Concert Reviews

Monolith 2009, Day One: Yeah Yeah Yeahs, Girl Talk, Of Montreal, the Walkmen and more

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Thao with the Get Down Stay Down, 2:30 p.m.

What it was like: Seeing a small club act make a successful transition to a larger venue.

Get Down Stay Down frontwoman Thao Nguyen is the first to admit that the trio's plaintive sound is well-suited to the confines of a smaller club.

But the airy expanses of Red Rocks' main stage didn't interfere with the band's basic appeal during their Monolith appearance. Instead, the Get Down Stay Down - supplemented by the presence of a guest keyboard player ­- made the forum's open spaces seem more confined and intimate.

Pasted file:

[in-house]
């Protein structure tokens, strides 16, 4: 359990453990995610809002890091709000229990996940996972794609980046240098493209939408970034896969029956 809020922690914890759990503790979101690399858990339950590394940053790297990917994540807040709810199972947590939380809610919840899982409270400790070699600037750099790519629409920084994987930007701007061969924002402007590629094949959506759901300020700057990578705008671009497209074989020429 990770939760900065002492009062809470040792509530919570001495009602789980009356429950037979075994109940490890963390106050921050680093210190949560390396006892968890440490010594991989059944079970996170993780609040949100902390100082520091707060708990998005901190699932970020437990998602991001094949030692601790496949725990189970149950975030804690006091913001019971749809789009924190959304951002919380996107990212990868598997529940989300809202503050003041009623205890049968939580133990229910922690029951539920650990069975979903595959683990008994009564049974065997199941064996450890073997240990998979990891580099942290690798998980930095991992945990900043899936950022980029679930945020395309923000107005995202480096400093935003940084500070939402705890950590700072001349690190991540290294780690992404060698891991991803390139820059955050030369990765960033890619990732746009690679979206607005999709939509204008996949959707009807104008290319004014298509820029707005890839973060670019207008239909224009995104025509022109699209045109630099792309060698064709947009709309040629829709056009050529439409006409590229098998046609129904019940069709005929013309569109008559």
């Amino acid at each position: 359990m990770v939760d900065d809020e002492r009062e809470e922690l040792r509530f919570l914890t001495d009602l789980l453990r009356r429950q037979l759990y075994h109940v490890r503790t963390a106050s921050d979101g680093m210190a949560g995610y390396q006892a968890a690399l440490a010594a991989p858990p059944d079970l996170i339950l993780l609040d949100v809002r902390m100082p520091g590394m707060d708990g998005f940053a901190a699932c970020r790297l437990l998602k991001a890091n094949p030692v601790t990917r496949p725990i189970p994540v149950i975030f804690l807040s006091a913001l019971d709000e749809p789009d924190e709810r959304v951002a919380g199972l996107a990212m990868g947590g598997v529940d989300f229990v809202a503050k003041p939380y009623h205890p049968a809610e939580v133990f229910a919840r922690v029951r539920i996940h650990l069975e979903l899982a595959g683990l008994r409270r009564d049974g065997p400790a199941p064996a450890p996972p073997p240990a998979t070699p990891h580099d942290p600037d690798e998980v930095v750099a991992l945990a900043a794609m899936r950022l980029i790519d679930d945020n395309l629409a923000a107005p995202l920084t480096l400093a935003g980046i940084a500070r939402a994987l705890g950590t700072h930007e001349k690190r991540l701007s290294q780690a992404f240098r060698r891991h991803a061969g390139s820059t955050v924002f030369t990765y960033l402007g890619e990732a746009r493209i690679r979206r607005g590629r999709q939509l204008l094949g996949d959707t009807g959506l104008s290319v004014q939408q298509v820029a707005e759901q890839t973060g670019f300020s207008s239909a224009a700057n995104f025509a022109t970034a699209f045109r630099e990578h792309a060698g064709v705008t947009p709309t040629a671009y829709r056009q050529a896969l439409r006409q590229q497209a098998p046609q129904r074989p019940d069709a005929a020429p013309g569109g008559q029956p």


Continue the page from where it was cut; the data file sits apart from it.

The effect came largely from Nguyen's sheer presence and personality. With her large, F-hold guitar, Nguyen filled the stage with her emotional vocals and her frantic, frenetic onstage body language. Alternating between understated, urging tones and strident, insistent singin, Nguyen struck a compelling musical balance.

What's more, her guitar work presented a hybrid of flat picking and finger picking, a blend that made the patterns she worked up and down the neck all the more unique. With backup instrumentation that included shakers, suggestive bass lines and even a spate of beat boxing from Nguyen, the appearance made for moment of dreamy musical musings.

The effect was just as engaging as it would have been at the hi-dive.

Verdict: I'd only seen the band before in smaller clubs, but the GDSD's set on the main stage revealed a strength for bigger stages. -- AG